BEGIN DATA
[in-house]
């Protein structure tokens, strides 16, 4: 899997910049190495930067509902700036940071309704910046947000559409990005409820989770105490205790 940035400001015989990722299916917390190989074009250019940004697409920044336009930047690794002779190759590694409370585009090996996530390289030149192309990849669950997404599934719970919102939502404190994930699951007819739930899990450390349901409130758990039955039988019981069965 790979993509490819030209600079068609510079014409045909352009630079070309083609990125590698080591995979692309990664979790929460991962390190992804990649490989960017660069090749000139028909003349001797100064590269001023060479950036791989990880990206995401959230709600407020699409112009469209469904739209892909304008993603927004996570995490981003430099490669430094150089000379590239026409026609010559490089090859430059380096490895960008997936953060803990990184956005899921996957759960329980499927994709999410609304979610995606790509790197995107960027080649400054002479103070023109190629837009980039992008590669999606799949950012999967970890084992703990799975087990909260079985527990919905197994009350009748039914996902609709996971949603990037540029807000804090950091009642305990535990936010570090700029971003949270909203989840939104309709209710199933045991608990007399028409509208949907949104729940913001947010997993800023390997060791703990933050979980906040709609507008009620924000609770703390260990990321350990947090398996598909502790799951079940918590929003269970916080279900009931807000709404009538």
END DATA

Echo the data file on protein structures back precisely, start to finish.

[in-house]
């Protein structure tokens, strides 16, 4: 899997910049190495930067509902700036940071309704910046947000559409990005409820989770105490205790 940035400001015989990722299916917390190989074009250019940004697409920044336009930047690794002779190759590694409370585009090996996530390289030149192309990849669950997404599934719970919102939502404190994930699951007819739930899990450390349901409130758990039955039988019981069965 790979993509490819030209600079068609510079014409045909352009630079070309083609990125590698080591995979692309990664979790929460991962390190992804990649490989960017660069090749000139028909003349001797100064590269001023060479950036791989990880990206995401959230709600407020699409112009469209469904739209892909304008993603927004996570995490981003430099490669430094150089000379590239026409026609010559490089090859430059380096490895960008997936953060803990990184956005899921996957759960329980499927994709999410609304979610995606790509790197995107960027080649400054002479103070023109190629837009980039992008590669999606799949950012999967970890084992703990799975087990909260079985527990919905197994009350009748039914996902609709996971949603990037540029807000804090950091009642305990535990936010570090700029971003949270909203989840939104309709209710199933045991608990007399028409509208949907949104729940913001947010997993800023390997060791703990933050979980906040709609507008009620924000609770703390260990990321350990947090398996598909502790799951079940918590929003269970916080279900009931807000709404009538």